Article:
Steffen was on the radio giving me a short heads up on the judges’ reaction and the view from the tower.
Although Pat’s car might not be the fastest down the hill, it’s very fast through the turns and hence is an unusual car to follow compared to the heavier, higher powered cars in FD.
I sneaked in on him…
… and got close to the second inner clip.
As he transitioned back to the horseshoe he dropped a tire in the dirt. I followed him out of the horseshoe, down the hill, through the S and back up the hill.
And we got the win!! We were through to the Top 16!
Even Aldo and Shawn approved!
And then, in the half-time break, it was time to recoup. I get spoiled with a whole lot of fruit on race day that I don’t even have to buy myself anymore! It’s crazy how well I am taken care of and it kind of messes with me as I am used to running around getting food for the guys. Thanks NFS!
“Huh, me? I didn’t grab your lunch! I promise!”
And then, it was time for the Top 16 opening ceremonies. I rolled out with Courtney from Team NFS. In this picture you can see the two Scion Racing tCs next to each other.
Top 16 is always a big milestone for me and on behalf of my entire team I have to say I was very grateful to be in the show! And I knew the driver I was set to meet in my Top 16 battles would really bring the heat…
Courtney is one of the NFS girls, and along with Miki and Victoria she is on site for all of the fans, running the show at the Team Need for Speed Electro Lounge in the pits. There is always a lot of things going on at our pits, so feel free to come by, hang out and play games!
Here’s a short video of our Top 16 donuts.
Back up at the grid, I had a short brief with Stephan in the window and Steffen at the spotter tower.
I was up against Dai Yoshihara – last year’s winner at Road Atlanta.
And this was where I was going to really, REALLY have to put it down.
Dai is one of the most absolutely consistent, fastest drivers out there. He is an incredible guy and without doubt one of the biggest icons of Formula Drift.
I asked him for a pace as I knew he was super fast at the lights and we took off together. Blasting through the first turn I was on him!
I kept it lit behind him, working to mirror his moves and outmatch his transitions and aggressiveness.
I lost him a tad coming out of the horseshoe, but still mirrored his lead run!
Coming back up to the start, and turning around for my lead run, Steffen told me the first run was probably a close tie. That meant that an even second run would result in a one more time.
However, a mix of all the noises, the limited radio time available and being focused on getting ready for my lead run led to me getting it kind of mixed up and being under the impression that I had to give it all I’ve got rather than do a safer lead run.
This is a definite note to self for the next time.
So I went out there, giving it all I had. With guns blazing! I threw it in backwards and put on – in all modesty – the best entry I had that weekend.
I got it back, but I was so set on shooting away that I overshot the second inner clip and dropped a tire in the dirt.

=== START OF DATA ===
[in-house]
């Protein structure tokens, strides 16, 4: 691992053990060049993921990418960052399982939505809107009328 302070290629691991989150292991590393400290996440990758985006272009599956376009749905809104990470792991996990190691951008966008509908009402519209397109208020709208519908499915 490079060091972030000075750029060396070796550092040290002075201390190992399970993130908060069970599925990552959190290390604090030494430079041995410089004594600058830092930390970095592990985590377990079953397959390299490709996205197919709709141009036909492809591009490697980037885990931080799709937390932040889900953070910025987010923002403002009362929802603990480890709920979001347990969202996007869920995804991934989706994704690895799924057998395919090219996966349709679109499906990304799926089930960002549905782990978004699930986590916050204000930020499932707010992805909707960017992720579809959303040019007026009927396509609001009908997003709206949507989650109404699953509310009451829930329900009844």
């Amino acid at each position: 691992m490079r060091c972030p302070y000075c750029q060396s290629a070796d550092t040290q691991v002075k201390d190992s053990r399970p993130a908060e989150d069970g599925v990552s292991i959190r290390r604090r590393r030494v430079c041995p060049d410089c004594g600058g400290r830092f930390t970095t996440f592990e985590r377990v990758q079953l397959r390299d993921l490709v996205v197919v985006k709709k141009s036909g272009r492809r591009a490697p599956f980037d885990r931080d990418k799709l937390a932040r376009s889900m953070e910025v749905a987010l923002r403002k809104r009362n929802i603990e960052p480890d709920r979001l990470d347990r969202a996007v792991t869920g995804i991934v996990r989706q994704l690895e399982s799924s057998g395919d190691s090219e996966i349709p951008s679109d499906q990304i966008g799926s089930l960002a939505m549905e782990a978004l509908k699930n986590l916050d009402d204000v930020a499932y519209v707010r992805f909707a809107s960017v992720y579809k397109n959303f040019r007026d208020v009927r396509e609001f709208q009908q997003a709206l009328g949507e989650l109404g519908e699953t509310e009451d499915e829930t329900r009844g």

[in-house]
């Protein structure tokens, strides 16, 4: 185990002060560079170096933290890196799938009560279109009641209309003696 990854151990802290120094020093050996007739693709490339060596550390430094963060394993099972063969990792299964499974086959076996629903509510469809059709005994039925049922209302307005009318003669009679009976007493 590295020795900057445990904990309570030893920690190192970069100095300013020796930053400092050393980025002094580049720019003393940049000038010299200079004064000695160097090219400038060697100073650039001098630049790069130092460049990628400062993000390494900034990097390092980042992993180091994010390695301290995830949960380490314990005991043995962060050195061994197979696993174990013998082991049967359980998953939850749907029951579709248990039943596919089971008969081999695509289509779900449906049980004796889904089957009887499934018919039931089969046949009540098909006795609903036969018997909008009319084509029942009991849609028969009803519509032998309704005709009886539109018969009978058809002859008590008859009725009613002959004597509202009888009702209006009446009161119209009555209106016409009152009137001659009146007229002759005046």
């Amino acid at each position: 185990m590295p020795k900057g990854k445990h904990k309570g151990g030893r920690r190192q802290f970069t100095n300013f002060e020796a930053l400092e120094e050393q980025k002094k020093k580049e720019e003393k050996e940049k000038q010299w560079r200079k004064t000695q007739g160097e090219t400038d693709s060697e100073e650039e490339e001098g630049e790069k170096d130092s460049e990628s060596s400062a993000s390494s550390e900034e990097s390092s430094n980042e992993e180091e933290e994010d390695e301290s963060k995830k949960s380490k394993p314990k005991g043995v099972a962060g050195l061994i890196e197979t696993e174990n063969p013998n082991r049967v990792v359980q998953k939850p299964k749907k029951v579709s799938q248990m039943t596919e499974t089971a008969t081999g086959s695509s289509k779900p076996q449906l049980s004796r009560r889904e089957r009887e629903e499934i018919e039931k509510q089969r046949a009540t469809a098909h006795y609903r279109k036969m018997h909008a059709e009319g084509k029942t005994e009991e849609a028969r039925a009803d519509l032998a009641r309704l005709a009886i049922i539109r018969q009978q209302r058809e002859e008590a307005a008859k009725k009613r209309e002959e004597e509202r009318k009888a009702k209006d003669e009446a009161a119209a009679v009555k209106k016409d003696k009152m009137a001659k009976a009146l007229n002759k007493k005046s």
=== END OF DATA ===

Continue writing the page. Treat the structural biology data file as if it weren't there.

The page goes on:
I reeled it back in, got an ok, but slightly shallow, line through the horseshoe and shot down the hill.
I pulled a gap on Dai down the hill, and to me, that is a huge testament to the car and the speed that the team has been able to dial into it. Dai definitely has one of the fastest and most grippy cars out there, and our car can definitely hang!
The judges gave Dai the win, and what gave it away was me not being on the proper line. Dai also had a slightly higher entry speed in his lead run. Dai, went on to win the event. Congrats yet again, buddy! Thanks for two very fun runs!
Feel free to check out the Driftstream video from my runs with Dai.
We placed 13th out of the 43 drivers, and bumped from 9th to 7th place in the championship standings. A good weekend with several lessons learnt and most importantly…
…We had a lot of fun!
Just ask any of these guys!
I have learnt so much over the last two months and I have been so driven to do as well as I can in competition. However, I have been a little too eager, taking myself out of competition by transitioning too hard or overshooting turns. I really want to put on a good show, give it my all and “hold stumt”, but going all out on the snowboard kicker doesn’t take you places if you land on your head every time.
I feel like I am in the middle of a forging process and thanks to my team, sponsors and friends I think I am making steps in the right direction in order to bring my driving to that next level. My focus points right now are to get better at letting go of that last turn, keeping my eyes up and focusing on what’s coming up. Not getting that right was what had me go off course in my battles with Dai, and it goes to show that consistency is king in Formula DRIFT.
Next up is Round 3 at Palm Beach International Raceway, a track that the Formula Drift circus has never visited before… I know that anything can happen in drifting, but this time it’s really true!
Thanks to the excellent Speedhunters crew for their amazing footage, and to all of you for taking the time to read this. Please feel free to let me know if there is anything in particular you would like to hear more about!
I will leave you to it with this amazing Larry Chen picture modified by Christer Stormark. I love it. Thanks for the inspiration guys!